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Carbon Farm Planning

Are you interested in protecting your topsoil, improving soil health, boosting agricultural productivity, and improving the resiliency of your farmland? Then read on to learn more about carbon farm planning!

We are in the process of developing the first Carbon Farm Plan in Glenn County. A Carbon Farm Plan is a whole farm approach to optimizing carbon sequestration on agricultural landscapes. Why focus on carbon? Well, carbon is essential for agriculture and all life on Earth is dependent upon it! Plants require carbon dioxide in the atmosphere to carry out photosynthesis and grow. Carbon is also essential for healthy soil because it feeds the soil life that cycles nutrients. As soil carbon increases, so does the quantity and diversity of soil life. The decomposing waste and bodies of soil organisms go on to create more soil organic matter which increases soil water holding capacity and water infiltration rates.

More carbon = more soil life = healthier soil = healthier crops

The graph below is from the USDA-Natural Resources Conservation Service and shows the benefits to soil health over time when managing lands to improve soil health.

USDA-NRCS graph on Soil Quality and Time


So how do we capture more carbon on our landscape? There are a variety of carbon farming practices that can increase carbon sequestration from the atmosphere into the soil.

The graphic below shows how a tree sequesters carbon. The tree absorbs carbon (and sunlight) through its leaves during photosynthesis, retains some in its trunk and leaves and pumps some of it into the soil through its roots. ALL LIVING PLANTS ARE DOING THIS ALL DAY. When the plant matter falls to the ground and decomposes some the carbon embodied in it goes into the soil.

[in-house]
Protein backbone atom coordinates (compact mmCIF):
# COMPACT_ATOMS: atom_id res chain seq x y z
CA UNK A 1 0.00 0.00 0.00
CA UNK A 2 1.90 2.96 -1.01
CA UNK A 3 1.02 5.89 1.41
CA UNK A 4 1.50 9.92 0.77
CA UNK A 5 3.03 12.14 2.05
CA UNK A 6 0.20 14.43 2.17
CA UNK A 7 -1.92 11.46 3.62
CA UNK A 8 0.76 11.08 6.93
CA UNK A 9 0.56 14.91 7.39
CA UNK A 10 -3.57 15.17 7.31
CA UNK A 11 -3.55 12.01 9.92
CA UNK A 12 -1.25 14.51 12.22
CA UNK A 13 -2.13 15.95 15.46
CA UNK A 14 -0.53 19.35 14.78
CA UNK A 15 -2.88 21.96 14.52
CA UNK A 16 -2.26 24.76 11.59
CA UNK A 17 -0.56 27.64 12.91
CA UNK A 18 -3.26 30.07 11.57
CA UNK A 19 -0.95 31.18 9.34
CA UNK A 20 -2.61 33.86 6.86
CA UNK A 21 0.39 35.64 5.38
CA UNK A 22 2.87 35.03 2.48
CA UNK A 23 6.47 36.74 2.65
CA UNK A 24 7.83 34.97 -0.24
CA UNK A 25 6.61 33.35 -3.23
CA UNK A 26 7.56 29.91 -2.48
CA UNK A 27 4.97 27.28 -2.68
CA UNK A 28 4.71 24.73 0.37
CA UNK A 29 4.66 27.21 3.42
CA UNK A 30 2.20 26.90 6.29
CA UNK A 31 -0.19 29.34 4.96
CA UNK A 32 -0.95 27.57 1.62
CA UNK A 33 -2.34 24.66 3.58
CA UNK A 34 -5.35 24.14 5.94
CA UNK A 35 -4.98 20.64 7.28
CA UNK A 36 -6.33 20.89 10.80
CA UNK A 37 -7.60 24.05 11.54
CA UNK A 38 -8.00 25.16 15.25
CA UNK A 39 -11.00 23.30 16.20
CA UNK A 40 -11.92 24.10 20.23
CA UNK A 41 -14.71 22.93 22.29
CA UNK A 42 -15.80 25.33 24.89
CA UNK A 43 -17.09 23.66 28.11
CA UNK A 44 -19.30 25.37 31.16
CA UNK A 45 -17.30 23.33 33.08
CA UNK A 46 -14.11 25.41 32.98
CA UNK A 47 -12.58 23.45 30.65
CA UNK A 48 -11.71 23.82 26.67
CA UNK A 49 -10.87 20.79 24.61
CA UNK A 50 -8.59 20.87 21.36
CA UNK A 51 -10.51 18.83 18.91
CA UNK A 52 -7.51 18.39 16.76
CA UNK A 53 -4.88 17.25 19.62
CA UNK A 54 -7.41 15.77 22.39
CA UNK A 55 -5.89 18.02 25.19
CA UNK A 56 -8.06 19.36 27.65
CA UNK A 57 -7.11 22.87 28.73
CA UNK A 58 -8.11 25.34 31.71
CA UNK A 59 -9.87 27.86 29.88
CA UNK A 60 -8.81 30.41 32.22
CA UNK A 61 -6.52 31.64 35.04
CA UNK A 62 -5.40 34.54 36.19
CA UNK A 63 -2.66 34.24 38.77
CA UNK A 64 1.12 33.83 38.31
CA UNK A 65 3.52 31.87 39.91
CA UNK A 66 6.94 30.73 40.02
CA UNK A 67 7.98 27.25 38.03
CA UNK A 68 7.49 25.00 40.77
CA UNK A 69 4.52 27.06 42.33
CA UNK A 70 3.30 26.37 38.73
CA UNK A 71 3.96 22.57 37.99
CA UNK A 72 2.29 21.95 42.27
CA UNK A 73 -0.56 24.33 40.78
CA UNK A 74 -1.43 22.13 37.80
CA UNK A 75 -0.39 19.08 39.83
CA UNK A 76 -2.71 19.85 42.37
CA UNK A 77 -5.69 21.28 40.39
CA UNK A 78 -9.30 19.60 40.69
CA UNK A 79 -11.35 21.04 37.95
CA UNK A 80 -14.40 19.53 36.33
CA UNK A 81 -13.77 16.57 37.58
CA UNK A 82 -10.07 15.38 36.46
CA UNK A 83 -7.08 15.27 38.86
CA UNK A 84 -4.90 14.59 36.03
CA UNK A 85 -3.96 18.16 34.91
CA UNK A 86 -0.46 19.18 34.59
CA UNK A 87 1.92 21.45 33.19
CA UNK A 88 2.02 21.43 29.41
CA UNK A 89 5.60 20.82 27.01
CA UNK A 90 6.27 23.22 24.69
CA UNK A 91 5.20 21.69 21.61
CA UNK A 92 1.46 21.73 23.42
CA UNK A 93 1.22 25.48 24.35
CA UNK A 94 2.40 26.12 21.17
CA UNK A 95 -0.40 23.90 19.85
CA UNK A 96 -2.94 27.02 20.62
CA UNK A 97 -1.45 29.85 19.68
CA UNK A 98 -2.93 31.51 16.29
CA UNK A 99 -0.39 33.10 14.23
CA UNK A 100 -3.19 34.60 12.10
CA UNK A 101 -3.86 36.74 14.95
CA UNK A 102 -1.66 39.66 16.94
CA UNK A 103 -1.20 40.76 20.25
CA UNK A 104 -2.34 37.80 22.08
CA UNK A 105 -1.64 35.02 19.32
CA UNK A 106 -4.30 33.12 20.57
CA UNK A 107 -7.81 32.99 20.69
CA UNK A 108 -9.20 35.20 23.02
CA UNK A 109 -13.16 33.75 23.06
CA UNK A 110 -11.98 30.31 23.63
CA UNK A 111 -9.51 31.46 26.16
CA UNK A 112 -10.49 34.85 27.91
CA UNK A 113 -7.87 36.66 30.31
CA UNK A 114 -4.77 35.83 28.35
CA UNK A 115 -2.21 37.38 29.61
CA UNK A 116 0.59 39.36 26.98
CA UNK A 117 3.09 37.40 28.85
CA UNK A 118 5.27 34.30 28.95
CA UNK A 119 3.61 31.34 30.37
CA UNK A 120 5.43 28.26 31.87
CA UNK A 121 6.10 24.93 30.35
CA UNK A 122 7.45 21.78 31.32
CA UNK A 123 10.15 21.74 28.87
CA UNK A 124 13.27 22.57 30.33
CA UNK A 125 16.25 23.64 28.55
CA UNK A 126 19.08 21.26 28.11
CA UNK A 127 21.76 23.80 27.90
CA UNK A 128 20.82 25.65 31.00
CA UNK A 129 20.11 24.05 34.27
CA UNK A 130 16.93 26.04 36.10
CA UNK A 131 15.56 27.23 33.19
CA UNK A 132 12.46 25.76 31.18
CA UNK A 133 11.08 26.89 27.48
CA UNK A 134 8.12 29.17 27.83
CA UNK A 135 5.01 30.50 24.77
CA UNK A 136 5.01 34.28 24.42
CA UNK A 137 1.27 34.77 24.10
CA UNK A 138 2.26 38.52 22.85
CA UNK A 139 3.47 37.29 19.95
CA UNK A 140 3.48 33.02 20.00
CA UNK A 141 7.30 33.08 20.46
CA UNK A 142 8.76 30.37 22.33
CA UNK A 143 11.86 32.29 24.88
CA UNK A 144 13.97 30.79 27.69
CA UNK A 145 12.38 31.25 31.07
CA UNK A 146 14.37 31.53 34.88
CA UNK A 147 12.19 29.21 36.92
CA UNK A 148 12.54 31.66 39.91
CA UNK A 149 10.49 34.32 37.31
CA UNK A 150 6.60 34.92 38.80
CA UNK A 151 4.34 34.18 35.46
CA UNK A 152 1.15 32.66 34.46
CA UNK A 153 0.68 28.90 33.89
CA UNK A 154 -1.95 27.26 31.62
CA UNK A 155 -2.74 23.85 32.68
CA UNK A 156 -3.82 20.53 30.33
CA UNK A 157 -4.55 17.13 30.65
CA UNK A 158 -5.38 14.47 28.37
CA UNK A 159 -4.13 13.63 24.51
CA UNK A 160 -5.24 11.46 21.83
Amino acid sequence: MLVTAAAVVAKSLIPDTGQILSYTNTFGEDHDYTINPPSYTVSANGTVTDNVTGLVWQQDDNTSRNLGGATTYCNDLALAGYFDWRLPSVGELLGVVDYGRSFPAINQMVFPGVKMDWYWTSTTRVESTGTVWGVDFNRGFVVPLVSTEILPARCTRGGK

Carbon Cycle of a Tree
Image adapted from and used courtesy of N. Scott and M. Ernst, Woods Hole Research Center,

Source: U.S. Department of Energy Office of Biological and Environmental Research

So what’s the easiest way to capture more carbon? GROW MORE PLANTS! Plant some cover crops, plant low lying vegetation along your field borders, or plant a hedgerow. The more plants you have growing the more carbon you are cycling through your system the more food and habitat there will be for your soil ecosystem. Other carbon farming practices include mulching, reducing tillage, compost application, prescribed grazing, and alley cropping.

A Carbon Farm Plan is a guiding document that outlines conservation management practices which help producers address their resource concerns and maximize carbon capture on the farm, into the soil and into vegetation. In addition, it can be used to get extra points on future grant applications and funding opportunities to implement conservation management practices.

A Carbon Farm Plan benefits the producer, the land, and the stability of our climate system. Sequestering more carbon on farmlands is one of the most promising solutions to global climate change. 

Check out NASA’s webpage on climate change to learn more.

To learn more about carbon farm planning, also check out the website of our partner the Carbon Cycle Institute.

Funding for our first Carbon Farm Plan was provided by Patagonia.